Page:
By Benjamin Doggett
USEA 2019 Summer Intern
U.S. Energy Association-member Electric Power Research Institute said “demand and supply for electricity is an equation that we need to balance every second.”
EPRI Senior Program Manager Mike Caravaggio told stakeholders during a USEA briefing “Coal generation as a tool for grid flexibility and stability” on July 23 that non-dispatchable power sources like wind and solar aren’t able to accommodate for the variable day-to-day demand. This is the central problem with renewable resources, he said.
Wind and solar resources don’t have the ability to react to shifts in demand like coal and natural gas do. When there is a spike in demand more fossil fuels can be burned and when there is a lull, it can be toned down.
Caravaggio stressed the need for flexible power grids and the part that coal can play in that.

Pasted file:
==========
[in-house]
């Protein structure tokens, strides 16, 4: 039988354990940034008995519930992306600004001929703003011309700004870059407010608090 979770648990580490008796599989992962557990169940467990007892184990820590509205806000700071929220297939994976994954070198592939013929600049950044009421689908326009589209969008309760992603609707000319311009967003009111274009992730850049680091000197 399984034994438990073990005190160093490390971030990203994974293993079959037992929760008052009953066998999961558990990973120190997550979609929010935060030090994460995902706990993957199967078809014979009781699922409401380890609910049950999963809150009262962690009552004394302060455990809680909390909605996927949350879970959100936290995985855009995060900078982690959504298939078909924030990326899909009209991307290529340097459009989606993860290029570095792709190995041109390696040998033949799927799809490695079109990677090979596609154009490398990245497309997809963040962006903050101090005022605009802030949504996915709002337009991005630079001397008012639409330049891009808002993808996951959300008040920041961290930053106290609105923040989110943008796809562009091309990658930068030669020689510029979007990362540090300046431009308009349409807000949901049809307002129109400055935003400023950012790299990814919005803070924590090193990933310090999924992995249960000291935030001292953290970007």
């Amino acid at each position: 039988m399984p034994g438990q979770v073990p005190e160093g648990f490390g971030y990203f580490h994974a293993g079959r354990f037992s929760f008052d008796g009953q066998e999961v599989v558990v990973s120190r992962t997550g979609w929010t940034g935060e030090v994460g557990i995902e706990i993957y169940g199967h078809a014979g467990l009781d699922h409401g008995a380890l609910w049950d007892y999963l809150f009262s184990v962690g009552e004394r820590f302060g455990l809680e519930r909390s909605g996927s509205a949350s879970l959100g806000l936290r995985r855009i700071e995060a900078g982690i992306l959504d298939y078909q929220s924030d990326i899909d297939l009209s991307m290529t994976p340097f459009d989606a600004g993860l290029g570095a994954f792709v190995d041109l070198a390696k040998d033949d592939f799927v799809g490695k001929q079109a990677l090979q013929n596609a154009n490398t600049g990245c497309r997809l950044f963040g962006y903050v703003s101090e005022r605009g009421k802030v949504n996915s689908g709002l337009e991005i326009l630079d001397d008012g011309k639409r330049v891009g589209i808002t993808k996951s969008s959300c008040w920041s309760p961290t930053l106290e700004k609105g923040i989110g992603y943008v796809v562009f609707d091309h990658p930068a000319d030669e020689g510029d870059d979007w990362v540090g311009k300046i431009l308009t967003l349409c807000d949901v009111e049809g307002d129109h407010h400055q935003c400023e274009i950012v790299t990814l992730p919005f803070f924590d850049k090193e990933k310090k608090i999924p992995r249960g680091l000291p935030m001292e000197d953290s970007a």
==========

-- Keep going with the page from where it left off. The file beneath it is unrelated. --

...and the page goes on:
On top of that, the hours of the day when solar generation is at its peak are unfortunately the hours when demand for electricity is normally at its lowest. The times of day when demand for electricity peaks coincide with the time of day when solar generation is approaching zero.
Caravaggio points out that many critics of coal and gas look to battery storage technology as a way to utilize the excess power generated during times of low demand. While Caravaggio does agree that battery storage technology will play an increasing role in balancing the power grid, he says that it’s “a bridge too far to think that battery storage will replace our current dispatchable power suppliers in the next five or even 10 years.”